On titles and locations

With in my relatively young Dhamma practice I try to keep teachers I follow to a minimum to avoid confusion. (Had problems in the past studying 96 teachers/teachings at the same time) just wanted a little clarity on titles and locations.
Can it be determined via titles such as Ajahn, and locations such as Sri Lanka or Thailand if a teacher is coming from an EBT perspective vs.traditional Theravada? For example I hear Rinpoche I automatically assume Tibetan, or Zen master, Japanese Mahayana.thanx guys

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Most monastics are ordained in Theravada or Mahayana. Tibetan/Zen/Pure Land/etcetera essentially fall under Mahayana. If you are seeking teachers closer to EBT then you are best to listen to Theravada teachers since there is no school of “ordained EBT” monastics, at least not known to me.

As for the term Ajahn, it doesn’t mean they are “EBT” as in reality it really is just a title for a teacher, even one unrelated to the Dhamma if I am correct on this. I could be wrong. I believe there is a post somewhere ven @sujato wrote on this topic.

@JoeL You aren’t going to be able to tell who has an EBT perspective from their name.

EBT isn’t really a type of Buddhism.

There are 3 main schools of Buddhism: Theravada, Mahayana, and Vajrayana ( often mistakenly called “Tibetan Buddhism” ).

Theravada is one of the oldest surviving schools of Buddhism.

Each school has their own set of writings. Theravada Buddhism has the Sutta Pitaka ( sutras, discourses ) from the Buddha. There are scholars that believe about 3/4 of it are original and they call those suttas “Early Buddhist Texts”. The Mahayana school as the Agamas written in Chinese which almost completely match the EBTs.

You are most likely to find nuns and monks from the Theravada school teaching suttas which include the EBTs, but to them they aren’t “EBTs” just suttas.

@Thito posted this recently on another thread that might be of interest to you:

You can add Ven. Thanissaro who is a solid and prolific source

Here are some resources from the late Bhante Dhammavuddho, who had the courage to face violent criticism in order to openly embrace EBTs:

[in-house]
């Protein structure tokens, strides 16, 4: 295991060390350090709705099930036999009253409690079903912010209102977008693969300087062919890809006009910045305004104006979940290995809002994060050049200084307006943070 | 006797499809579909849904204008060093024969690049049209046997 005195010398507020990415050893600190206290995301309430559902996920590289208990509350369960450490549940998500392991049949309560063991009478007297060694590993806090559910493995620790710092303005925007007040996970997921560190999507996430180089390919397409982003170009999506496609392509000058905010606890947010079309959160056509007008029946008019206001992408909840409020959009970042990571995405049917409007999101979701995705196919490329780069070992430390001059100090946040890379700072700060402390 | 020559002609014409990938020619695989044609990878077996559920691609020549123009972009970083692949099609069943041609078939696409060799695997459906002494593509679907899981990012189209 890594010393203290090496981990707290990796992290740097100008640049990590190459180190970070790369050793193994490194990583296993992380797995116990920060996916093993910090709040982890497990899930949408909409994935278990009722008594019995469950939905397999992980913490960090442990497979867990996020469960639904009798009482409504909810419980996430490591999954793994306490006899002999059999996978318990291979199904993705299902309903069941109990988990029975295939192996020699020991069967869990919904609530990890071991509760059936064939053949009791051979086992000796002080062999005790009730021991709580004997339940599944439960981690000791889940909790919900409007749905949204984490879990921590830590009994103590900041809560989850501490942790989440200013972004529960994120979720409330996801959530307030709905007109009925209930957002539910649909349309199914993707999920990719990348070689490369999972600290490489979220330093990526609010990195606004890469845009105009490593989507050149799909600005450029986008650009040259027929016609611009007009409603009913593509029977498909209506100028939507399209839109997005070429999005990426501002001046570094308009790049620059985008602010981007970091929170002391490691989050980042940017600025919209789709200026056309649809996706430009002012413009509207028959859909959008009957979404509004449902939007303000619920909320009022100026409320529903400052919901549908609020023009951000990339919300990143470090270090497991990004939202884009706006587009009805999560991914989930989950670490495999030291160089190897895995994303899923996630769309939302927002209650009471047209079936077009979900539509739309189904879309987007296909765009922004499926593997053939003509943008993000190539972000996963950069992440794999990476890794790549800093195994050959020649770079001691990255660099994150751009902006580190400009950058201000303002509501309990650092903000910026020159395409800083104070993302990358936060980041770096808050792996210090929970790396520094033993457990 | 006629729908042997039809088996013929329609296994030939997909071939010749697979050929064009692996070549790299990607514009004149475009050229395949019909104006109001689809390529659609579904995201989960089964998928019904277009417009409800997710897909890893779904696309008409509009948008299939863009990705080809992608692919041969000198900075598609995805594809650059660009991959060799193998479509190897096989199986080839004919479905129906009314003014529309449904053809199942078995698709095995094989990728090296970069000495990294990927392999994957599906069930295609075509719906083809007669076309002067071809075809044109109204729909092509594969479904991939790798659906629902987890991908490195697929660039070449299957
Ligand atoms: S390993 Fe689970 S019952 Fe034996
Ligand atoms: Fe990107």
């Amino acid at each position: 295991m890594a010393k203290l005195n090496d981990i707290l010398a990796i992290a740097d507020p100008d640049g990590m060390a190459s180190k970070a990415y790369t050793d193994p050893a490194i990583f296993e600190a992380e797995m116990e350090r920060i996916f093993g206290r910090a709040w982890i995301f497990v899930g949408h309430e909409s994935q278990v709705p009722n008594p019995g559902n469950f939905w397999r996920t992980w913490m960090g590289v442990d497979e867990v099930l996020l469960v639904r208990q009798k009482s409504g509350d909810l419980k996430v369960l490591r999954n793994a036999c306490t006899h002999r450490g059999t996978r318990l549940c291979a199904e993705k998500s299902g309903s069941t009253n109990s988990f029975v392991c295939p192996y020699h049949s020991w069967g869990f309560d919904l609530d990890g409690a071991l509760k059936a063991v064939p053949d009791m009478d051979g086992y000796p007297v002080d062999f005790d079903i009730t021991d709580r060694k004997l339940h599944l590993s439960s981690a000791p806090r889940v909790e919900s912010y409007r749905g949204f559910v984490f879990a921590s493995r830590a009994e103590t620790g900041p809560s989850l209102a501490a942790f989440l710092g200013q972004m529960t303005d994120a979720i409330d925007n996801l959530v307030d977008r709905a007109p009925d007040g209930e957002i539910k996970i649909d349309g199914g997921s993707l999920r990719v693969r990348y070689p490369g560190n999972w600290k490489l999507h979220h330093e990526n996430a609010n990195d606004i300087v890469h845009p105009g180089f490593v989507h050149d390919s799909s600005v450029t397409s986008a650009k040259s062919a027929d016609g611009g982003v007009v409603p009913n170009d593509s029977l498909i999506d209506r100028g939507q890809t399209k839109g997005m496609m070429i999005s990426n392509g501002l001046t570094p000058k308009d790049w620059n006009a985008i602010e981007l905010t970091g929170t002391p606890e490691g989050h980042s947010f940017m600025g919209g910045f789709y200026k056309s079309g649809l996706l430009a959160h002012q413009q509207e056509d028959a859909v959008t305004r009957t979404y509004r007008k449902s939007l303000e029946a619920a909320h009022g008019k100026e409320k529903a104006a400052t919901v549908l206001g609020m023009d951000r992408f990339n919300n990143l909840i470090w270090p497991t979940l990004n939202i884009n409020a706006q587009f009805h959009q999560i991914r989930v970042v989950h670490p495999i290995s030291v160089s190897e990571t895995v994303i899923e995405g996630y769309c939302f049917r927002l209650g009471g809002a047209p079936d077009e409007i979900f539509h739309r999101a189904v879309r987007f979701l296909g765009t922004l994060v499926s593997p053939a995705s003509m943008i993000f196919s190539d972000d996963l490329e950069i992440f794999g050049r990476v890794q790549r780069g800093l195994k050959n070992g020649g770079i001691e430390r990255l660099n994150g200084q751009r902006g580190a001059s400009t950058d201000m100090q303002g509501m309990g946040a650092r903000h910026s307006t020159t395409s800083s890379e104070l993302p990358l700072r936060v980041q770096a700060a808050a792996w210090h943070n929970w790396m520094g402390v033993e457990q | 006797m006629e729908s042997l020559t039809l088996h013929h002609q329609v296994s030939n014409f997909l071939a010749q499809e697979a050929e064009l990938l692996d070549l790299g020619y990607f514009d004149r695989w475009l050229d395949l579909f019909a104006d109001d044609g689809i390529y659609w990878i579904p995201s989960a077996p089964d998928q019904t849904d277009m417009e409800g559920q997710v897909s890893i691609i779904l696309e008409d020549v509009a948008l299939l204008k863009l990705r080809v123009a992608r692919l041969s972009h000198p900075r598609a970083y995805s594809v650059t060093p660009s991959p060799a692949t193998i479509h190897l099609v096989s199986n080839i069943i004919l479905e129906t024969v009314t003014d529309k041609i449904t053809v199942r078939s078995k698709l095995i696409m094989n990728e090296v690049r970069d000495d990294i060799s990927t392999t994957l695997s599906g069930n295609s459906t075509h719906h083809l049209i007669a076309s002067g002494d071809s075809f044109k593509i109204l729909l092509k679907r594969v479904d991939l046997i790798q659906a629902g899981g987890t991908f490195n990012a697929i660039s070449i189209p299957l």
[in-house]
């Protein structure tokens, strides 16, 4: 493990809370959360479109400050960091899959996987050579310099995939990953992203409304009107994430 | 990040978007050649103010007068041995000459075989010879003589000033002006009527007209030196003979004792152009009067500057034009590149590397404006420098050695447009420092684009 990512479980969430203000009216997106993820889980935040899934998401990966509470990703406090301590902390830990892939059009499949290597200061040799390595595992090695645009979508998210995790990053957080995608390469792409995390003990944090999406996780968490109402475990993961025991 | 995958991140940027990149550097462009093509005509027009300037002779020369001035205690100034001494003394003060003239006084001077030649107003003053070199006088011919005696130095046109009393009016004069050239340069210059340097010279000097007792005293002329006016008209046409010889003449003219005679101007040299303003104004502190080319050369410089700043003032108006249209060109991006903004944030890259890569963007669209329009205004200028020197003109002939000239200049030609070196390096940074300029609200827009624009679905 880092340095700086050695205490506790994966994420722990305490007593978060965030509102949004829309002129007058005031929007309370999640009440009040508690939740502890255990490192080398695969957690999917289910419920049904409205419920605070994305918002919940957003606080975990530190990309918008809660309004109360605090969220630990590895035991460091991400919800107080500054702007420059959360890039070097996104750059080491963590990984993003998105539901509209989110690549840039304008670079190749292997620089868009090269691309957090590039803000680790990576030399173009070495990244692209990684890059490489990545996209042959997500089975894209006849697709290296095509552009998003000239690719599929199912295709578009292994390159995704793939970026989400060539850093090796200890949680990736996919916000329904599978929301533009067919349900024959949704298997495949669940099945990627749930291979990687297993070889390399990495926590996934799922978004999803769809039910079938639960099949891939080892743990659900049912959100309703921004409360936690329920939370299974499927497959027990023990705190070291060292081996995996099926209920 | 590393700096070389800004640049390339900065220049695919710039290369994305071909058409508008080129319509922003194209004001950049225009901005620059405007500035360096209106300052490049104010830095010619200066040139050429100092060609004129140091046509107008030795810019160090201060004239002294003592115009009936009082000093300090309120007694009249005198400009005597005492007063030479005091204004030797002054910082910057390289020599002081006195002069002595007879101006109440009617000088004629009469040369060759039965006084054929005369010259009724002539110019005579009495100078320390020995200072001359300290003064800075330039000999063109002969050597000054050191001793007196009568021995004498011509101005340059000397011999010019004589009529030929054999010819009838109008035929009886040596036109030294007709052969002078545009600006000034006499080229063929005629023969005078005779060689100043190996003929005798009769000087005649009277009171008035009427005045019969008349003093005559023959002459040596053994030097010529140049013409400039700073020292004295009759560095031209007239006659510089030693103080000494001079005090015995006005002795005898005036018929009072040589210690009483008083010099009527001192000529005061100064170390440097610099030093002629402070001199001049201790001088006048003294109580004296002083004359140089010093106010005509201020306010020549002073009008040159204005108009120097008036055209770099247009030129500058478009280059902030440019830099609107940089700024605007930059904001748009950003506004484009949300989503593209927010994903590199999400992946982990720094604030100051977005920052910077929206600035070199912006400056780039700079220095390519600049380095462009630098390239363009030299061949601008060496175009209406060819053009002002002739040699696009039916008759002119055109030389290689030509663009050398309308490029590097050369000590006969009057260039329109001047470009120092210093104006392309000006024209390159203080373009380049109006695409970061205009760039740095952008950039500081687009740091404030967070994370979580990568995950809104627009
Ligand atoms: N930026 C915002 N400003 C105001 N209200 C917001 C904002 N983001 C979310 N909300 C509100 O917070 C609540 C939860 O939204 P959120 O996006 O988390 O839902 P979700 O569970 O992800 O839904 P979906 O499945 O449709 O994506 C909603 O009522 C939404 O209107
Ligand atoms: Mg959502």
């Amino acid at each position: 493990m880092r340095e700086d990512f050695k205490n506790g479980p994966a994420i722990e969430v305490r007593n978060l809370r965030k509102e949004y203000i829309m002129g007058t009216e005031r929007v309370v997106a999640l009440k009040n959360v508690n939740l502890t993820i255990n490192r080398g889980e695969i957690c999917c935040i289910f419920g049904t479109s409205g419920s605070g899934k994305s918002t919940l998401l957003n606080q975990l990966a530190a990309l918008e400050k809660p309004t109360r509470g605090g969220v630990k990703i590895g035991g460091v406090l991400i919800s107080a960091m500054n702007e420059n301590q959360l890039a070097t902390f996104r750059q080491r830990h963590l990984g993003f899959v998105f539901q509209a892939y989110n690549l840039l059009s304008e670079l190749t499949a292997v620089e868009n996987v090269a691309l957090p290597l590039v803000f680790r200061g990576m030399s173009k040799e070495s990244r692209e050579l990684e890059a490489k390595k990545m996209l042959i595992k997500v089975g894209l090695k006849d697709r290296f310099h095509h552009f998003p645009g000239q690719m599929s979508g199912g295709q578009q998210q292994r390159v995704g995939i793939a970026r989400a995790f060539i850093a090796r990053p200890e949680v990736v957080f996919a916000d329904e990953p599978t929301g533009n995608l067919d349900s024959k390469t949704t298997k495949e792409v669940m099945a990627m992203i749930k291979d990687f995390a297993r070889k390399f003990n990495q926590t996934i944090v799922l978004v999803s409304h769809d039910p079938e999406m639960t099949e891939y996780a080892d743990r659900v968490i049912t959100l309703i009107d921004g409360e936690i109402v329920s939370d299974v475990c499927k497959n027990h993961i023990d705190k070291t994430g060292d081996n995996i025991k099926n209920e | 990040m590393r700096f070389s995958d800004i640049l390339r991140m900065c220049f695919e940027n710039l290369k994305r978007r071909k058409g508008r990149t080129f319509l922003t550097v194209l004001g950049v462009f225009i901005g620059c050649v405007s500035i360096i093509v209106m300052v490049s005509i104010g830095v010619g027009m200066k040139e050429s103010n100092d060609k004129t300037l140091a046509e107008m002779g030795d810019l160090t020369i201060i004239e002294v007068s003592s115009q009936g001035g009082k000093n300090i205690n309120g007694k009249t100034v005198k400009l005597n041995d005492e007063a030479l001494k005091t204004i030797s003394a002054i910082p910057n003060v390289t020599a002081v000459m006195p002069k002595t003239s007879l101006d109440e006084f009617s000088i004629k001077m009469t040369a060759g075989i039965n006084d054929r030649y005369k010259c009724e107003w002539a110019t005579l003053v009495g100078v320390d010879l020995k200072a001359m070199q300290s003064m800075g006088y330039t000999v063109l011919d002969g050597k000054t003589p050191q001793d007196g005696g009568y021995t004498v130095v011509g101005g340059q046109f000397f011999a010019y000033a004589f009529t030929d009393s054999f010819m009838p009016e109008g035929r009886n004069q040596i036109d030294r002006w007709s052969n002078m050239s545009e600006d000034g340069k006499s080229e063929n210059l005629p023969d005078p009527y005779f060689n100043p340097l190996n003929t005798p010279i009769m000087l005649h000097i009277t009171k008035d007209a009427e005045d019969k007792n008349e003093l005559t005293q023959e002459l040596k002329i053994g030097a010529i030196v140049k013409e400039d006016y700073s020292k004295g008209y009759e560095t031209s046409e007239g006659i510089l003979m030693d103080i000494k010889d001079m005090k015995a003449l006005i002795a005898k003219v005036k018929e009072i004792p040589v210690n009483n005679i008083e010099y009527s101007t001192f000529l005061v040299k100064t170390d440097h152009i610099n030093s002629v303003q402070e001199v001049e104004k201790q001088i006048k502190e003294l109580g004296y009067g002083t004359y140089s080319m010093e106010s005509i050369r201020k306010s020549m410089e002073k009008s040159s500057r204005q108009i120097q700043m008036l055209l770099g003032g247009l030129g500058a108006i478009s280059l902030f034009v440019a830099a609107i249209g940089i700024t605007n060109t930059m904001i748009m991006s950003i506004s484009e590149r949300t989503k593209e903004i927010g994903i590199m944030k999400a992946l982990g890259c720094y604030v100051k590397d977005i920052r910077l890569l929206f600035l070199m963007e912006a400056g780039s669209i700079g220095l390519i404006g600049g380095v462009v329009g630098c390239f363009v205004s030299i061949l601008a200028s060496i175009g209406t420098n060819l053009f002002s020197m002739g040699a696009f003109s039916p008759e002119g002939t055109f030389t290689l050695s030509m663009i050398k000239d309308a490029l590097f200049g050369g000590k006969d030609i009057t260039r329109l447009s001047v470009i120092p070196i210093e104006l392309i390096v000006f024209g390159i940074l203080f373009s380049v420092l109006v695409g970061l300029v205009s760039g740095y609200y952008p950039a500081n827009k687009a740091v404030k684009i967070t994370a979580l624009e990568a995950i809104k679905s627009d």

Also if I am not mistaken SBS has a strong focus on EBTs:


This is already plenty to choose from!

Sadhu on your commitment to the EBTs, that’s the right approach, trying to get as close to the original teachings of the Buddha as possible.


This topic should be helpful differentiating between EB and Theravada.


Thanks for all the input my friends in the Dhamma. 2 questions

  1. Why would Tibetan Buddhism be a mistaken term when considering Vajrayana?

  2. Do The Chinese schools that use the Agamas have other canonical writings? Not sure how they would have Mahayana ideas outside EBT’s unless they were misinterpreting them.

I don’t think I would be mistaken in saying that the Chinese schools alongside the Agamas had translations for plenty of Mahayanist sutras, which they actually trusted more than the Agamas.

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Vajrayāna is another name for Tantric Buddhism, but Tantric Buddhism isn’t found only in Tibet. It’s also present in Bhutan, Nepal, Sikkim, etc, and in Japan as the Shingon school.

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And there’s that phenomenon which is called “tantric Theravada” sometimes too

Vajrayana is also grouped in the form of Mahayana in Tibet, often. The Dalai Lama is a Vajrayana Buddhist too, for example.

With regards to Vehicles, if you believe in the Buddha’s foresight (I know this is an EBT site, but questions regarding this topic were posed and this is an important Sutra), in the Lotus Sutra, Chapter 2, Expedient Means, writes:

In the Buddha lands of the ten directions
there is only the Law of the one vehicle,
there are not two, there are not three,
except when the Buddha preaches so as an expedient means,
merely employing provisional names and terms
in order to conduct and guide living beings
and preach to them the Buddha wisdom.

(From Nichiren.info)

It is considered the Ekayana, the Single Buddha Vehicle, after all “there are no discrepancies in the minds of the Buddhas.”